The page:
West Yorkshire’s criminals have been forced to do £2m worth of manual labour in a bid to pay their debts to society.
Offenders are often ordered to do community payback schemes, unpaid work including removing graffiti, litter picking, clearing parks and cemeteries, renovating buildings and work in charity shops.
West Yorkshire Community Rehabilitation Company (CRC) which is responsible for supervising offenders and ensuring they comply with their sentence says it has delivered 264,790 hours of work in the past 12 months.
With the national wage standing at £7.83 that equates to more than £2.07m of work delivered.
Martin Davies, chief executive of West Yorkshire CRC, said: “Community payback provides a tough, effective and visible punishment requiring people to undertake challenging work while giving something back to communities where they live.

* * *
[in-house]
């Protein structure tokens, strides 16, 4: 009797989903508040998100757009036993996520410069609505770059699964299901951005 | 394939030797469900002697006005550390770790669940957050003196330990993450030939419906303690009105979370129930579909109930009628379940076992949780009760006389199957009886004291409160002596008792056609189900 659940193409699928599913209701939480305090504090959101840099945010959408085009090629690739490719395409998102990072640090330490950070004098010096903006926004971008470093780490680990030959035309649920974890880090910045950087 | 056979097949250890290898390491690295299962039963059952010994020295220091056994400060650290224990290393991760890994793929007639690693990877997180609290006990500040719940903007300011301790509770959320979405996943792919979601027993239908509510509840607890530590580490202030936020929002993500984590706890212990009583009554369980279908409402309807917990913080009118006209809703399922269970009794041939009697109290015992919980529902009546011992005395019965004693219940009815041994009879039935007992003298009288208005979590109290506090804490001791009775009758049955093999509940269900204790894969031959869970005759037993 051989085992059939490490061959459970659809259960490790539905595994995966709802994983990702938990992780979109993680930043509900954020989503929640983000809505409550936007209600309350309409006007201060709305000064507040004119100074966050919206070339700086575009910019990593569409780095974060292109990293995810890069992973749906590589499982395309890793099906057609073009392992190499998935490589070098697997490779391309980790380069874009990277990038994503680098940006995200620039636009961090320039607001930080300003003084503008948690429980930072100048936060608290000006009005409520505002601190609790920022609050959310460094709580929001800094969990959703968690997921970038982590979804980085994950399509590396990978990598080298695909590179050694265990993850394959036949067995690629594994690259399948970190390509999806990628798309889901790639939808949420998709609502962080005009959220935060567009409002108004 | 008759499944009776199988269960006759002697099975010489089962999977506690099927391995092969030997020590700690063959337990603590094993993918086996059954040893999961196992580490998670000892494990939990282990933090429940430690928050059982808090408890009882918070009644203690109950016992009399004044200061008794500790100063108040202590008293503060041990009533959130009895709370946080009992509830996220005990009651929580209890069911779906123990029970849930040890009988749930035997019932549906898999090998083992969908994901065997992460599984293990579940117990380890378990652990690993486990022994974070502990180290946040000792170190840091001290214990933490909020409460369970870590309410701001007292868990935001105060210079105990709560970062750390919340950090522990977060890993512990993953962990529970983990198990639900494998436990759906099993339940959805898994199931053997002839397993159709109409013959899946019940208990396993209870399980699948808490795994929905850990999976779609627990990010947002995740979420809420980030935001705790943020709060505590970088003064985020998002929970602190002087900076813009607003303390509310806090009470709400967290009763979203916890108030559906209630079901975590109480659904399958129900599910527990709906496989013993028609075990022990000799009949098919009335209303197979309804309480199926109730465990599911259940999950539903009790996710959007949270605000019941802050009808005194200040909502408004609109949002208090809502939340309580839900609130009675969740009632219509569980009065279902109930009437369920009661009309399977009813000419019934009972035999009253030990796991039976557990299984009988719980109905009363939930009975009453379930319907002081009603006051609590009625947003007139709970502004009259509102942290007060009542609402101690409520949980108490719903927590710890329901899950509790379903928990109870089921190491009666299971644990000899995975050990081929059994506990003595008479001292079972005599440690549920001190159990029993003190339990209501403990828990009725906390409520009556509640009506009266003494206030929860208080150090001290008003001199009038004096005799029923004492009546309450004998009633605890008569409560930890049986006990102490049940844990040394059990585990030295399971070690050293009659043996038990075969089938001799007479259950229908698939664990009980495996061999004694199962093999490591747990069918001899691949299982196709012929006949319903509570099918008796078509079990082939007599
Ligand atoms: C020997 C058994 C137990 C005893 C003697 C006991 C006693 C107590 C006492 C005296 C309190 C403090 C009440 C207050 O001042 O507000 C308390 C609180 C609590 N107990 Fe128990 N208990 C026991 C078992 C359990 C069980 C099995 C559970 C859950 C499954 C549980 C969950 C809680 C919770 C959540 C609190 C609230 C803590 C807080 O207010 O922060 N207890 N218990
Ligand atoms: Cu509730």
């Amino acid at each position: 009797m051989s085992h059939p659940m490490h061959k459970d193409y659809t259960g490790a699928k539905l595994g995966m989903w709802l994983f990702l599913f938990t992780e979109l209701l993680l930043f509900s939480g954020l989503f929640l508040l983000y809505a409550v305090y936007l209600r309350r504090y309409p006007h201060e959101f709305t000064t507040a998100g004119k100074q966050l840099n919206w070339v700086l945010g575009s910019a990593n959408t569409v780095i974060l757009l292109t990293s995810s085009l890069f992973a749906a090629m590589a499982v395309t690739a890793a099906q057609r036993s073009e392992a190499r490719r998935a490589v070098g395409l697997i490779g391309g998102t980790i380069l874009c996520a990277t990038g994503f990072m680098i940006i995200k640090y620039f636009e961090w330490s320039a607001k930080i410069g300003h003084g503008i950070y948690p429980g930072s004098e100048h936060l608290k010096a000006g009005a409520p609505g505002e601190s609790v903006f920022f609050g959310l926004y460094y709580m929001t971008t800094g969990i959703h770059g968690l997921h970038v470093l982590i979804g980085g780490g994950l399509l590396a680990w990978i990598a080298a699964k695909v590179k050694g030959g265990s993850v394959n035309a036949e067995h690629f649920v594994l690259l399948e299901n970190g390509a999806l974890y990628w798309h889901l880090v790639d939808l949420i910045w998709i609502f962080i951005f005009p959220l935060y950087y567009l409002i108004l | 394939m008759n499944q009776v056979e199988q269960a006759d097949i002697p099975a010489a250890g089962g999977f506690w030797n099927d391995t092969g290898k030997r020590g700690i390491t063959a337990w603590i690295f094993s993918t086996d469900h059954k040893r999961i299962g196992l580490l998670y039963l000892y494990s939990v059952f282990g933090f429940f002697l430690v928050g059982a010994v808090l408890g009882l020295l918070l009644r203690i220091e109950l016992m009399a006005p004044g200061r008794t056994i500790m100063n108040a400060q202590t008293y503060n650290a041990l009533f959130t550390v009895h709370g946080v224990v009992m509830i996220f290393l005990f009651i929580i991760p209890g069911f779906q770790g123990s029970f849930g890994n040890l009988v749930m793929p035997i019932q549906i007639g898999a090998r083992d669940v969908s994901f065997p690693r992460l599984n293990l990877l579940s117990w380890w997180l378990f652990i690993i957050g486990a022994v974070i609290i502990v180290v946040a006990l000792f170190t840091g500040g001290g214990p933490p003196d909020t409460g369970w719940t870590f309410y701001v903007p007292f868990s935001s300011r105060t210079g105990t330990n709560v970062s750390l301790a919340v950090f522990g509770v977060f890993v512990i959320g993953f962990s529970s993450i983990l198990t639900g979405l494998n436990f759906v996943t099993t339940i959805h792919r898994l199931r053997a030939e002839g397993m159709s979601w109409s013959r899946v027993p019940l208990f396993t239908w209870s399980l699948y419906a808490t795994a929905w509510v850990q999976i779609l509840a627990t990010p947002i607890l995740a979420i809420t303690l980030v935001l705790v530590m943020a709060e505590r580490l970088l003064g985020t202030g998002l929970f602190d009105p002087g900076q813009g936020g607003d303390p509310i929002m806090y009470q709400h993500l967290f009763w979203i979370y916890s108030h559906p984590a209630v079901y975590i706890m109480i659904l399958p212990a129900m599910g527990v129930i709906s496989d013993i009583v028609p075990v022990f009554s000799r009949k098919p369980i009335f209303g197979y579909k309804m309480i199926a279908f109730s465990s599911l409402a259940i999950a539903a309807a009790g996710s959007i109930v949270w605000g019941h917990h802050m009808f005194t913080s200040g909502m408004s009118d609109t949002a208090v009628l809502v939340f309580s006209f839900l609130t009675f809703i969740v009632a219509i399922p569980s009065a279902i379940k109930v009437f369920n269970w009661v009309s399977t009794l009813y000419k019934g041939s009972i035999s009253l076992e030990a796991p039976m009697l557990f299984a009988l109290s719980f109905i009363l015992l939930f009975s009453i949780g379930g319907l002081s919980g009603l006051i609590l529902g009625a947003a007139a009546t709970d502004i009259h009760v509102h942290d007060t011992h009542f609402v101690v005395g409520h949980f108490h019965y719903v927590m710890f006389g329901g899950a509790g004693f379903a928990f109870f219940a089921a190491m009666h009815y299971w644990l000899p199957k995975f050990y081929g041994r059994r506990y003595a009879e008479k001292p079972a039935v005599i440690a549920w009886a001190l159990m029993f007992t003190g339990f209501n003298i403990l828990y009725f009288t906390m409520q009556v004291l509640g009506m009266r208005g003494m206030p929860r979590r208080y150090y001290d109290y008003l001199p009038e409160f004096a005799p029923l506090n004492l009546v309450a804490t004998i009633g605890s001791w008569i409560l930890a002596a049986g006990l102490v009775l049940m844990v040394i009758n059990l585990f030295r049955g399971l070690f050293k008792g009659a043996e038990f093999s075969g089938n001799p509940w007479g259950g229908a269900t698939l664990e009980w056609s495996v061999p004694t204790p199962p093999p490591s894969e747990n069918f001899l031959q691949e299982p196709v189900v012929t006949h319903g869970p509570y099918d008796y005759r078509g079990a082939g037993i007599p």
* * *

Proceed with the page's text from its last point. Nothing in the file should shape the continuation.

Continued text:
“It also provides an opportunity for people to turn their experience into a positive one by picking up new skills that can help them towards paid employment and leading more stable, positive and crime-free lives.”
Magistrates or judges can sentence offenders to carry out anything from 40 to 300 hours of unpaid work as part of their order.
Community payback must include a minimum of a day’s work – lasting at least seven hours – once a week.
People can also be sentenced to intensive community payback orders which mean they must complete 28 hours of work every week.
All projects combine hard work and the chance for the participant to develop skills.
It is also a punishment as the individual is giving up their time to carry out the work.
Community sentences can be given for crimes including damaging property, benefit fraud and assault.
They are often handed out by judges and magistrates when the offender is appearing at court for the first time or when it is thought such a sentence may be more likely to stop an offender committing crimes than a prison sentence.